As China's largest existing wooden building, the Hall of Supreme Harmony is also the highest and grandest structure at the key position in Forbidden City. It was dedicated to important ceremonies and momentous imperial decrees, such as the enthronement of new emperor, the emperor's wedding, birthday, as well as banquets on every Winter Solstice, Chinese New Year Day, etc. On the terrace in front of the Hall of Supreme Harmony, the marble Ri Gui - an ancient sundial and the Jia Liang - an ancient grain measuring container stand separately at the southeast corner and the southwest corner. Both of them symbolize that supreme power of the emperor. When you first look at the double-eave roof of the Hall of Supreme Harmony, you may first notice the sculpture, which is called Chiwen, on both ends of the top roof ridge. Legend has it that Chiwen is one of the nine sons of Dagon who could keep fire away, so it was widely used as roof ornament in ancient times. In addition, you can see there are 11 delicate animal-like sculptures, which were powerful, lucky, and honorable figures drawn from myths and legends. These sculptures were also for the purpose of fixing the tiles and identifying the grade of halls. The more sculptures it has, the higher grade the hall is. Your eyes will be amazed by the dazzlingly decorated hall. Made in the Ming Dynasty (1522-1566), the significant sandalwood throne, one of the must-sees here, is placed on a two-meter-high platform in the center of the hall.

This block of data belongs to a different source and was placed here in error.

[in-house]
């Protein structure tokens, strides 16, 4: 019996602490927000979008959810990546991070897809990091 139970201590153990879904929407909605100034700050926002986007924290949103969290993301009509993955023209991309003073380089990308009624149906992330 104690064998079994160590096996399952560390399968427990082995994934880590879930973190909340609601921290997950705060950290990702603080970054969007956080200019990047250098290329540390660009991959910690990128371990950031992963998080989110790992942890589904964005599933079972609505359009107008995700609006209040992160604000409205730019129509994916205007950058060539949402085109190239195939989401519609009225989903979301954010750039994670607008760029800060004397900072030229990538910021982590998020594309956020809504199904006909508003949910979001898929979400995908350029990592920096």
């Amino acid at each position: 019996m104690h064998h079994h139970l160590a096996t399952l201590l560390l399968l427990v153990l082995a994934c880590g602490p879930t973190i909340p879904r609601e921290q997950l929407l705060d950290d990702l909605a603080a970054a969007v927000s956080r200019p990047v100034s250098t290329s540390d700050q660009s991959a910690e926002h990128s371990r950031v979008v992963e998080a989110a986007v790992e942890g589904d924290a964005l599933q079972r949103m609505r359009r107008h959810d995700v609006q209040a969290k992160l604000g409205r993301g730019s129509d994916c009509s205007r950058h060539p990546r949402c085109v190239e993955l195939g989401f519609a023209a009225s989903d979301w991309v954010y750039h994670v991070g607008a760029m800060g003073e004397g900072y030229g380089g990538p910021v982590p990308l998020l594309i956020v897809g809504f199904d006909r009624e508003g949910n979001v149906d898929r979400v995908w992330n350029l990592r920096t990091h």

On your way to the Hall of Central Harmony, you will notice a big cauldron with gold gilding on either side of the Hall of Supreme Harmony. In the imperial palace there are 308 cauldrons, large and small, among which there are only 18 of such kind and size. In addition to being ornamental, the cauldrons were also for storing water in case any hall was on fire. As the smallest one among the three main halls, the Hall of Central Harmony is a square building with single-eave pyramid roof. This time you will find only 9 sculptures standing on each corner of the eave, which indicates that this hall is of lower grade in comparison with the Hall of Supreme Harmony. It was mainly a hall for the emperor to take a rest on his way to the Hall of Supreme Harmony when there was a ceremony.